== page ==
“Raw” albums that sound “good”

Anything and everything that Colin Marston touches. Seriously. This man is something from another planet, no wonder Luc Lemay tapped him for Gorguts. Here you have a man who does it right: he doesn’t rely on anything but his ears to mix, if he thinks something starts to sound too hot, he dials it down. This interview has some great insight into his methods (and his madness). He’s worked on the last three Origin albums, the new Artificial Brain and the latest Gorguts, Krallice and Dysrhythmia (on which he also played). All these albums strike a really good balance between being “raw” and sounding great. His stuff sounds organic, yet you can hear every element perfectly and across the whole frequency spectrum. I’d totally bang Colin Marston, is what I’m getting at.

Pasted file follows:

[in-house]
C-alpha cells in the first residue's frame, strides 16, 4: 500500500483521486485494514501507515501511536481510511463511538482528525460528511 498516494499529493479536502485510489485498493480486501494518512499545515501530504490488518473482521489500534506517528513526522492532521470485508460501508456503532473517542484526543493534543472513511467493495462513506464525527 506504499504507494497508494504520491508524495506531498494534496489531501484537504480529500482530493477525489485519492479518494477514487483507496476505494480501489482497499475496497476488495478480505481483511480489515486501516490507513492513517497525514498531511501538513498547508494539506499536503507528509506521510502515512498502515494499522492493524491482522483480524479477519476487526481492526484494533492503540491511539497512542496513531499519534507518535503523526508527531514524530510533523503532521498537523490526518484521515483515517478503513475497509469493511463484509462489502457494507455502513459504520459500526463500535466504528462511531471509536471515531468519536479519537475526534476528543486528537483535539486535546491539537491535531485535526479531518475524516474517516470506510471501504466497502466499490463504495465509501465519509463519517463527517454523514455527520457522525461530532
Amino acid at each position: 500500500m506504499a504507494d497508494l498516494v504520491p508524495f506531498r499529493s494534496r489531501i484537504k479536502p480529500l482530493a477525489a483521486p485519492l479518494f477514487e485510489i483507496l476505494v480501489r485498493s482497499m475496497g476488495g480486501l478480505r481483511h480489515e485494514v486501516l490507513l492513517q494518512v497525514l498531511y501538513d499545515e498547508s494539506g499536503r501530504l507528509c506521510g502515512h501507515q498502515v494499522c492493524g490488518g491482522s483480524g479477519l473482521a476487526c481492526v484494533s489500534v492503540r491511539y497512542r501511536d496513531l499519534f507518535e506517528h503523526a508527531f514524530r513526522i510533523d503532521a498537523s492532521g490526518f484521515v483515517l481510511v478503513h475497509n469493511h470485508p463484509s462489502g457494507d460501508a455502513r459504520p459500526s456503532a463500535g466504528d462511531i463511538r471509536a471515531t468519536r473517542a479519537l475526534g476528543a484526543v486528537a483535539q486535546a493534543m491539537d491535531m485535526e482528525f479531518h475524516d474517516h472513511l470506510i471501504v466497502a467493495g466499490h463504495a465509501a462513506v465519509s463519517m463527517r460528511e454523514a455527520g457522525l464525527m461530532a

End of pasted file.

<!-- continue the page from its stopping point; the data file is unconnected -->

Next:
I can’t come up with any other examples. Sue me.

“Raw” albums that sound “bad”

Aside from the aforementioned Obituary album, a lot of Grindcore and lo-fi stuff comes to mind. But that’s kinda the point with grind, black and all the other fun stuff, isn’t it? That’s partly the reason I decided to write this article: if something raw sounds “good” it’s kind of an added bonus (unless you’re KSoFM, obviously), but polished stuff is supposed to sound “good”. If something polished sounds bad you can tell right away, but if something raw sounds bad well, duh!